When William Stubbs resigned his professorship in Oxford in 1884, he published a selection of his lectures. In a strikingly honest preface he admitted that lecturing had been a burden to him and he had consented to lecture only because the university statutes had required this of him twice a year. Stubbs deplored how two times every year and under pressure, weariness, and vexation, he had been forced to produce something that gave him a little pleasure. The teaching load felt heavy also because the lectures attracted only “an idle audience.” Lecturing had been “so irksome that never once, in the course of my seventeen years of office, did I think that there would come a time when I could look back on this part of my work with pleasure of grateful regret.” Together with an extraordinary illustrating subtitle, “Delivered at Oxford under statutory obligation”, the preface made it plain that lecturing had not been the highlight of Stubbs’s academic career. While Stubbs bemoaned about his teaching duty, educating the young souls was a delight for Mandell Creighton, a young tutor in Oxford during Stubbs’s professorship. Creighton was a teacher and a scholar par excellence, but while Stubbs struggled to find time to prepare lectures, the teaching load prevented Creighton from completing his study about the renaissance popes. Stubbs and Creighton illustrate the difficulty of combining the most essential tasks of a modern university: research and teaching.
Scholar as a teacher, or, teacher as a scholar; academics are expected to swiftly jump from one role to another and to multitask between pedagogical and research specific methods, theories, and tasks. The conventional solution has been to focus on research and manage teaching on the side, but this might no longer be enough. Universities are slowly waking up to notice that the traditional methods of lecturing are outdated and one solution to improve the quality of teaching is to require formal training in university pedagogy from the teachers. Returning to school to learn the basics of pedagogical theories is not necessarily a field trip since it tends to expose how the traditional teaching methods that most of us use actually obstruct deep surface learning. It also accentuates the fact that designing courses and teaching that meet the criteria of constructive alignment requires time and effort adding even more pressure on the junior staff which is already strained by the demands of publishing, publishing, and more publishing. Yet, students deserve better teaching than they have been given so far. It is more than time to ditch the monkey with a jug –method that Creighton criticized already a more than century ago, but which has remained the prevailing mode of teaching until today. Although he was unaware of the elaborate concepts of the deep approach and constructive alignment and the accompanying pedagogical theories, his notions of teaching in late-Victorian Oxbridge still appear highly relevant: the essence of teaching is to embrace curiosity and encourage analytical thinking.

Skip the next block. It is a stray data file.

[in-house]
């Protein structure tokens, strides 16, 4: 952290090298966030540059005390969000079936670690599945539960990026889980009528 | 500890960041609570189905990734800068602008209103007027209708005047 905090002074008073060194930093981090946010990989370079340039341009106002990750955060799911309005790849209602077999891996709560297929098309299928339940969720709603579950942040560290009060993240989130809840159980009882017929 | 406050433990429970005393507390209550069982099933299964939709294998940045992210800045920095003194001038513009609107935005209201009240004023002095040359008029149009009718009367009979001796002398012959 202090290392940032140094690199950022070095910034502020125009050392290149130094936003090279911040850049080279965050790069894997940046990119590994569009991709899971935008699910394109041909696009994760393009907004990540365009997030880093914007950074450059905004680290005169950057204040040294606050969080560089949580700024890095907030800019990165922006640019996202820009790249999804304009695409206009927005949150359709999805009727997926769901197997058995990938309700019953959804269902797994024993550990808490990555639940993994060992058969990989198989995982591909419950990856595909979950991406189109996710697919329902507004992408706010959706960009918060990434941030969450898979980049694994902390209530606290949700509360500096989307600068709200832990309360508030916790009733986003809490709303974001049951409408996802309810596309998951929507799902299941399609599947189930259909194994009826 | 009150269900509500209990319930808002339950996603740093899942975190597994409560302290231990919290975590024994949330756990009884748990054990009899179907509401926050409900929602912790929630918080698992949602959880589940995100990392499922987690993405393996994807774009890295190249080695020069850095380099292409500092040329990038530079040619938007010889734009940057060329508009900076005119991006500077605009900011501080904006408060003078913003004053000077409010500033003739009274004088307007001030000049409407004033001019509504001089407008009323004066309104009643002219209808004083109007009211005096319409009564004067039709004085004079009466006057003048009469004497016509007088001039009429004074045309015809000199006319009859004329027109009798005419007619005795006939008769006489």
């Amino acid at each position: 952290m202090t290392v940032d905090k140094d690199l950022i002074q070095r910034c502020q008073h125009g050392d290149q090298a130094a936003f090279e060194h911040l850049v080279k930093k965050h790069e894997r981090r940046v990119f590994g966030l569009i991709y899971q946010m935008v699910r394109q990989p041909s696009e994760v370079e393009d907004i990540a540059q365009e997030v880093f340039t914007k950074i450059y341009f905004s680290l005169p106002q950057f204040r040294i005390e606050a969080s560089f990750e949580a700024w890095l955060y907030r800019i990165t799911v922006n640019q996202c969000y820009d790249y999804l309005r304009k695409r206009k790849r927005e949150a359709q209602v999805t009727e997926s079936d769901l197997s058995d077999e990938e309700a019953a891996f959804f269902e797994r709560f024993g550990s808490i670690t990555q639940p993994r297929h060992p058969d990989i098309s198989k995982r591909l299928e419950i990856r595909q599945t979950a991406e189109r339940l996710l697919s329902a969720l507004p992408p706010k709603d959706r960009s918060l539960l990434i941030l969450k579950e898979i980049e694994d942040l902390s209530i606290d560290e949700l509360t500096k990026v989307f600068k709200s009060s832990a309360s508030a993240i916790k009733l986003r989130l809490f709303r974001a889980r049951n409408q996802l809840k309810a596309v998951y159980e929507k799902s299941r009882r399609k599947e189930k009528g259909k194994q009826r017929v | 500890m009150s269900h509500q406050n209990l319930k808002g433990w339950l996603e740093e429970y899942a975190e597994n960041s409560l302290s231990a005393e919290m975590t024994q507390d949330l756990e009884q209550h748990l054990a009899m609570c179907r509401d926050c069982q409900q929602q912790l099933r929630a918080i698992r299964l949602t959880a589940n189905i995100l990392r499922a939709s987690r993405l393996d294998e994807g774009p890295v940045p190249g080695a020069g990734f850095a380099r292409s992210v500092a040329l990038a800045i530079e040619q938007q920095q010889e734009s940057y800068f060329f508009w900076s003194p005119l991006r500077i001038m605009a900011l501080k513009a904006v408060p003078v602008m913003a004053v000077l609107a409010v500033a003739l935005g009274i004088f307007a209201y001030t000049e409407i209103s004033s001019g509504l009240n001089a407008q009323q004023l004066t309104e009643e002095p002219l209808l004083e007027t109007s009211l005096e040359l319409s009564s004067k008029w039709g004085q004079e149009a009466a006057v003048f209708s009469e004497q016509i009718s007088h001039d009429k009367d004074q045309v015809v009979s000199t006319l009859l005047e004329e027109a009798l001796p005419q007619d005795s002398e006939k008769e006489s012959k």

The aims and methods of teaching as well as the roles and responsibilities of a university teacher were re-defined in the nineteenth century when the professionalization and formation of new disciplines fundamentally shaped the teaching in the universities. The age-old tradition of transmitting established knowledge was no longer sufficient. Instead, professors were expected to actively construct new knowledge and share their latest discoveries with their students. It was also vital to train students in the particular skills and methods of each discipline. In history, the Germans introduced a research seminar where students worked together with a professor to learn critically evaluate primary sources. Pedagogically the seminar was a novelty: instead of passively following lectures, the students were actively engaged in the process of learning and producing new knowledge. The rumors of this innovative teaching method spread rapidly and eager students from all around the world flocked to Germany to learn the historian’s craft. When they returned to their home institutions, they brought along the notion of a seminar as an efficient way to teach history. There were, however, significant differences in how the new ideas were received and applied in different national contexts.